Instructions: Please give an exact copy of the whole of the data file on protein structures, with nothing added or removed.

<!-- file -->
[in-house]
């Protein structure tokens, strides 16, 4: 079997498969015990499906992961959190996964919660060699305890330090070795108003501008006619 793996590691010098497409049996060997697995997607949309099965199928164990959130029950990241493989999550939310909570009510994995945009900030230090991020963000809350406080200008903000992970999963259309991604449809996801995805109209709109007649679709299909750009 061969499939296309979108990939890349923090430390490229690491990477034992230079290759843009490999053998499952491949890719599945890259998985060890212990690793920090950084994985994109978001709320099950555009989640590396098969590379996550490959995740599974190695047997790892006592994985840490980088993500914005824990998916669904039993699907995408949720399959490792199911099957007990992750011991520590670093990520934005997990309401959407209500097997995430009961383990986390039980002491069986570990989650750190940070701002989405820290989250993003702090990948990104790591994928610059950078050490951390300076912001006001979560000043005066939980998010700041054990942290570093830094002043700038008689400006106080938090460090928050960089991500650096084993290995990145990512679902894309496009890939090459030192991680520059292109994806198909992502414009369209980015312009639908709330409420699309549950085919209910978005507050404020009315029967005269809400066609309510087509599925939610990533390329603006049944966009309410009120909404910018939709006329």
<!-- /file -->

[in-house]
């Protein structure tokens, strides 16, 4: 079997498969015990499906992961959190996964919660060699305890330090070795108003501008006619 793996590691010098497409049996060997697995997607949309099965199928164990959130029950990241493989999550939310909570009510994995945009900030230090991020963000809350406080200008903000992970999963259309991604449809996801995805109209709109007649679709299909750009 061969499939296309979108990939890349923090430390490229690491990477034992230079290759843009490999053998499952491949890719599945890259998985060890212990690793920090950084994985994109978001709320099950555009989640590396098969590379996550490959995740599974190695047997790892006592994985840490980088993500914005824990998916669904039993699907995408949720399959490792199911099957007990992750011991520590670093990520934005997990309401959407209500097997995430009961383990986390039980002491069986570990989650750190940070701002989405820290989250993003702090990948990104790591994928610059950078050490951390300076912001006001979560000043005066939980998010700041054990942290570093830094002043700038008689400006106080938090460090928050960089991500650096084993290995990145990512679902894309496009890939090459030192991680520059292109994806198909992502414009369209980015312009639908709330409420699309549950085919209910978005507050404020009315029967005269809400066609309510087509599925939610990533390329603006049944966009309410009120909404910018939709006329």